Big Joe Mufferaw
Big Joe Mufferaw was a French Canadian folk hero from the Ottawa Valley, perhaps best known today as the hero of a song by Stompin' Tom Connors. Like Paul Bunyan, he made his living chopping down trees. The name is also sometimes spelled Muffero, Muffera, Muffraw, and Montferrand. The last spelling is more common among francophones; anglophones who had trouble with it used one of the other spellings.
In addition to being the subject of many Paul Bunyan-esque tall tales, Mufferaw is sometimes enlisted as a defender of oppressed French Canadian loggers in the days when their bosses were English-Canadians and their rivals for work were Irish-Canadians. In one story, Big Joe was in a Montreal bar, where a British army major named Jones was freely insulting French Canadians. After Big Joe beat the major, he bellowed, "Any more insults for the Canadians?"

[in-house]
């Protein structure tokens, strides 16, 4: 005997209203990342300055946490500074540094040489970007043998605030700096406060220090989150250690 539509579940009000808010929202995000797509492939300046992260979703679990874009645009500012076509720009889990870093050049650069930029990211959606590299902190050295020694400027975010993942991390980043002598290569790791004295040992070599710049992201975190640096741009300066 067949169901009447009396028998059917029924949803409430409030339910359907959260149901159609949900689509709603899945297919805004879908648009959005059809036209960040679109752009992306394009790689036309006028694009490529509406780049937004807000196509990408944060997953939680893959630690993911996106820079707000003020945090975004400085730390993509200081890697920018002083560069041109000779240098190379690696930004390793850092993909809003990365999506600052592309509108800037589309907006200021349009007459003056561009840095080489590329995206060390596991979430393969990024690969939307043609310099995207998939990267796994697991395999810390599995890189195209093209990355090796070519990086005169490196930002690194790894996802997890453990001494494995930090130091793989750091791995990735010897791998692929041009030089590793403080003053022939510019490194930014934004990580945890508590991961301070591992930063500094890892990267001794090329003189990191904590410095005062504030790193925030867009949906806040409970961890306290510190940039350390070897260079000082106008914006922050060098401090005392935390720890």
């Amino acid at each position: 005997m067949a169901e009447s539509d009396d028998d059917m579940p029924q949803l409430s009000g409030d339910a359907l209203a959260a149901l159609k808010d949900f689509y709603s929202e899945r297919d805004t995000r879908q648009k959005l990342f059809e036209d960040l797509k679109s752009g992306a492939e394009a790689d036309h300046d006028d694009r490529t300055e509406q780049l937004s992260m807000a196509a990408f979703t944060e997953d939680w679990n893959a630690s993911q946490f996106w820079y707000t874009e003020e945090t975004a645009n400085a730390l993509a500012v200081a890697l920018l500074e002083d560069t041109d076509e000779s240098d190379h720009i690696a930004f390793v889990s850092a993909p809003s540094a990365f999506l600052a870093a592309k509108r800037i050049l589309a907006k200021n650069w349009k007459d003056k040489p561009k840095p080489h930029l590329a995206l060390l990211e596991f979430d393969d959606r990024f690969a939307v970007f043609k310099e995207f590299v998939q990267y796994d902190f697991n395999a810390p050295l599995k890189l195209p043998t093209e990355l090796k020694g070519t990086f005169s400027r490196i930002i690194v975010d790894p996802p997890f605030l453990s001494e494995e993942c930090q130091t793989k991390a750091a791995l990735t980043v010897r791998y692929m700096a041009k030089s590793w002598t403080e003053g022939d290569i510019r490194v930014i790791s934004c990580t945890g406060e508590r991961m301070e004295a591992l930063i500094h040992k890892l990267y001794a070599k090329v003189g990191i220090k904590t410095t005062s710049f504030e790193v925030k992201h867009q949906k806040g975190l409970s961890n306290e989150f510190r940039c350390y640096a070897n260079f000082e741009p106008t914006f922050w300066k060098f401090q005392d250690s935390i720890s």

Some Mufferaw tales take place in the northeast United States.
A real strongman, a logger in the Ottawa Valley timber trade by the name of Joseph Montferrand lived from 1802 to 1864. French Canadian writer Benjamin Sulte told this man's story in a 1975 book. He also is the subject of a chapter in Joan Finnegan's 1981 book Giants of the Ottawa Valley and her 1983 book Look! The Land Is Growing Giants. Bernie Bedore of Arnprior also wrote several books recounting Joe's adventures.
A statue of Joe Mufferaw was erected outside of the Mattawa Museum in Mattawa, Ontario, during the spring of 2005. It was carved by local carving artist Peter Cianafrani, and was his last statue before he died later in the spring. A plaque commemorating his name sits at the base of the statue.
- Bedore, Bernie (1975), The shanty: a story from the Ottawa Valley of Canada, Arnprior, Ontario: Mufferaw Enterprises
- Bedore, Bernie (1979), Tall tales of Joe Mufferaw, Toronto, Ontario: Consolidated Amethyst Communications